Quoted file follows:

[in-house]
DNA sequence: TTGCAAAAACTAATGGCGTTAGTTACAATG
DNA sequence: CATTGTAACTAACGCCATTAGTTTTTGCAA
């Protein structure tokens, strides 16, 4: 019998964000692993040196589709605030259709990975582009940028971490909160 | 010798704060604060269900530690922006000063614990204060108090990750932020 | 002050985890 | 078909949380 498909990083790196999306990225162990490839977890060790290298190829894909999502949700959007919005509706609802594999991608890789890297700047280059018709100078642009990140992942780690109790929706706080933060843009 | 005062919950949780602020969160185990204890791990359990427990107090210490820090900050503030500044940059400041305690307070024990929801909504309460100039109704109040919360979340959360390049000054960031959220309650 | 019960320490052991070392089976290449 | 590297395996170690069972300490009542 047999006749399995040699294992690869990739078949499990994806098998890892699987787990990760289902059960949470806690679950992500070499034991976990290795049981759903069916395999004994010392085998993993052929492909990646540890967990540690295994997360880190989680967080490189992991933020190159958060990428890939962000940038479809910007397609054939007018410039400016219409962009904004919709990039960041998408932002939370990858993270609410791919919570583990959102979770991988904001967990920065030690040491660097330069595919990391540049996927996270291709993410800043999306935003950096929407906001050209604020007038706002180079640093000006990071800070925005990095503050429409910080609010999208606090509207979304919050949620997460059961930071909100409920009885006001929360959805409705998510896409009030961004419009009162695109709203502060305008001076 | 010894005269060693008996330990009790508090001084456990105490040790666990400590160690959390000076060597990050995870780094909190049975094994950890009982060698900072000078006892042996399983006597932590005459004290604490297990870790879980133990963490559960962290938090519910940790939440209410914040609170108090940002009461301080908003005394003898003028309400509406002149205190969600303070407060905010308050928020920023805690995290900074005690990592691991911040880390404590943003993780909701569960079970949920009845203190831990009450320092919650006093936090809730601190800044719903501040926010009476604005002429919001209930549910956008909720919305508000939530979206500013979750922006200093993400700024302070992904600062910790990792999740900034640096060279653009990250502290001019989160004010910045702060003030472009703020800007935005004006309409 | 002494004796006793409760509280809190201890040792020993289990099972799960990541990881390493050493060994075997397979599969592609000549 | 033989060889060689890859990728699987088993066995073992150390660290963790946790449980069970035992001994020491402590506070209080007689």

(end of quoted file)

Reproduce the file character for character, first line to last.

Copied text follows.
[in-house]
DNA sequence: TTGCAAAAACTAATGGCGTTAGTTACAATG
DNA sequence: CATTGTAACTAACGCCATTAGTTTTTGCAA
């Protein structure tokens, strides 16, 4: 019998964000692993040196589709605030259709990975582009940028971490909160 | 010798704060604060269900530690922006000063614990204060108090990750932020 | 002050985890 | 078909949380 498909990083790196999306990225162990490839977890060790290298190829894909999502949700959007919005509706609802594999991608890789890297700047280059018709100078642009990140992942780690109790929706706080933060843009 | 005062919950949780602020969160185990204890791990359990427990107090210490820090900050503030500044940059400041305690307070024990929801909504309460100039109704109040919360979340959360390049000054960031959220309650 | 019960320490052991070392089976290449 | 590297395996170690069972300490009542 047999006749399995040699294992690869990739078949499990994806098998890892699987787990990760289902059960949470806690679950992500070499034991976990290795049981759903069916395999004994010392085998993993052929492909990646540890967990540690295994997360880190989680967080490189992991933020190159958060990428890939962000940038479809910007397609054939007018410039400016219409962009904004919709990039960041998408932002939370990858993270609410791919919570583990959102979770991988904001967990920065030690040491660097330069595919990391540049996927996270291709993410800043999306935003950096929407906001050209604020007038706002180079640093000006990071800070925005990095503050429409910080609010999208606090509207979304919050949620997460059961930071909100409920009885006001929360959805409705998510896409009030961004419009009162695109709203502060305008001076 | 010894005269060693008996330990009790508090001084456990105490040790666990400590160690959390000076060597990050995870780094909190049975094994950890009982060698900072000078006892042996399983006597932590005459004290604490297990870790879980133990963490559960962290938090519910940790939440209410914040609170108090940002009461301080908003005394003898003028309400509406002149205190969600303070407060905010308050928020920023805690995290900074005690990592691991911040880390404590943003993780909701569960079970949920009845203190831990009450320092919650006093936090809730601190800044719903501040926010009476604005002429919001209930549910956008909720919305508000939530979206500013979750922006200093993400700024302070992904600062910790990792999740900034640096060279653009990250502290001019989160004010910045702060003030472009703020800007935005004006309409 | 002494004796006793409760509280809190201890040792020993289990099972799960990541990881390493050493060994075997397979599969592609000549 | 033989060889060689890859990728699987088993066995073992150390660290963790946790449980069970035992001994020491402590506070209080007689």